Aging, Environment, & DiseaseDNA Methylation and Hydroxymethylation

Estrogen, Memory, & Aging: DNA methylation of the ERα promoter contributes to transcriptional differences in age across the hippocampus

Estrogen, Memory, & AgingLara Ianov1,2, Ashok Kumar1, Thomas C. Foster1,2
 1Department of Neuroscience, McKnight Brain Institute,
2Genetics and Genomics Program, Genetics Institute,
University of Florida, Gainesville, FL 32611

Estradiol (E2) influences a number of processes that are important for maintaining healthy brain function, including memory. The ability of E2 to protect the brain and enhance or maintain memory function depends on the interaction of E2 with different estrogen receptors.1 In particular, the expression of estrogen receptor alpha (ERα) has been linked to synaptic plasticity, inflammation, and neuroprotection.2-5 Thus, it may be important that expression of ERα in the hippocampus, a brain region critical for memory, differs across hippocampal sub-regions, with greater expression in region CA3 relative to region CA1. Moreover, ERα expression varies as a result of E2 treatment/deprivation, which may contribute to a gradual loss of E2’s beneficial effects following menopause/estropause.6,7 Thus, an understanding of the molecular mechanisms that regulate the expression of ERα is important and in a recent report,8 Thomas Foster and colleagues investigated the hypothesis that differences in ERα mRNA (Esr1 gene) expression within the hippocampus could be associated with DNA methylation within the ERα promoter.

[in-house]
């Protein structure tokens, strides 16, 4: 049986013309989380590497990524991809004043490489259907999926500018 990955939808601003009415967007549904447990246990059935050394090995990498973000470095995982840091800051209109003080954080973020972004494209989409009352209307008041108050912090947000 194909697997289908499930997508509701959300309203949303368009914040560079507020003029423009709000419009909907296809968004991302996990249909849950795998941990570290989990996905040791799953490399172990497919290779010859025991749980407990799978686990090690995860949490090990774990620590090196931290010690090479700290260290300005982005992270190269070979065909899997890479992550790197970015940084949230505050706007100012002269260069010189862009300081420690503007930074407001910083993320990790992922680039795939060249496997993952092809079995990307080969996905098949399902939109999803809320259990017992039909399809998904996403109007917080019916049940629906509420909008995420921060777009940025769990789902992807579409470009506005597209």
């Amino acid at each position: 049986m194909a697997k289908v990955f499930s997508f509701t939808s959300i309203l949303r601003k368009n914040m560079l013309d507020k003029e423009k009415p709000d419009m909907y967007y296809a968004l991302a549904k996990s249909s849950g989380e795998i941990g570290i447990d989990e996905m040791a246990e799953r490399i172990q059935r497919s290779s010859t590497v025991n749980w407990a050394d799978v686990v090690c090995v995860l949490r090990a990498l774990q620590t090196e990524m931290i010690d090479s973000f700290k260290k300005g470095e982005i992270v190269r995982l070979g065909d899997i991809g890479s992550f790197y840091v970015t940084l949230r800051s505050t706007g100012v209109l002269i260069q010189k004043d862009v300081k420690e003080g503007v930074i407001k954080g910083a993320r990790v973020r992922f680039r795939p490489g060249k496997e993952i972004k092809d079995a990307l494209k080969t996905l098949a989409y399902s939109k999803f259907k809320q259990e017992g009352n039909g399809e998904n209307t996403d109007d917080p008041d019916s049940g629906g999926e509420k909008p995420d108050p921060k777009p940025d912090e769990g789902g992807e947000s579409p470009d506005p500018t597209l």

Epigenetic regulation of transcription through DNA methylation provides a possible mechanism for regulating brain gene expression during neurodegeneration or aging, and may be linked to cognitive processes. This study included young (3 months) and aged (18 months) female F344 rats. Esr1 expression in CA1 and CA3 regions was examined at two time points following ovariectomy to deplete circulating levels of E2, a short-term period of 3 weeks and a long-term period of 14 weeks. The mRNA levels were quantified by reverse transcription quantitative polymerase chain reaction (RT-qPCR) and DNA methylation of the 17 CpG sites of the exon 1b of the ERα promoter region was accessed by bisulfite conversion followed by cloning and Sanger sequencing.

The current report8 confirmed that Esr1 expression is elevated in region CA3 relative to CA1. While considerable variability of the ERα promoter methylation was observed across the 17 CpG sites, methylation of site 1 was increased relative to all other downstream sites. Furthermore, site 1 methylation was elevated in region CA1 relative to CA3. This result is consistent with the idea that promoter methylation decreases transcription and indicates that site 1 may exert a powerful control on transcription that underlies marked differences in Esr1 expression across brain regions or in different cell types.

In contrast to differences across regions, differential expression of Esr1 within each region was associated with variability in methylation at the more distal region of the promoter. In both CA1 and CA3 regions, an increase in mRNA was observed with extended E2 deprivation due to long-term ovariectomy or aging. An analysis of DNA methylation indicated differential methylation of downstream CpG sites 11-17, indicating that distal sites are modifiable across the life span. These modifiable sites may act as part of a compensatory feedback mechanism associated with E2 deprivation and a loss of ERα activity.9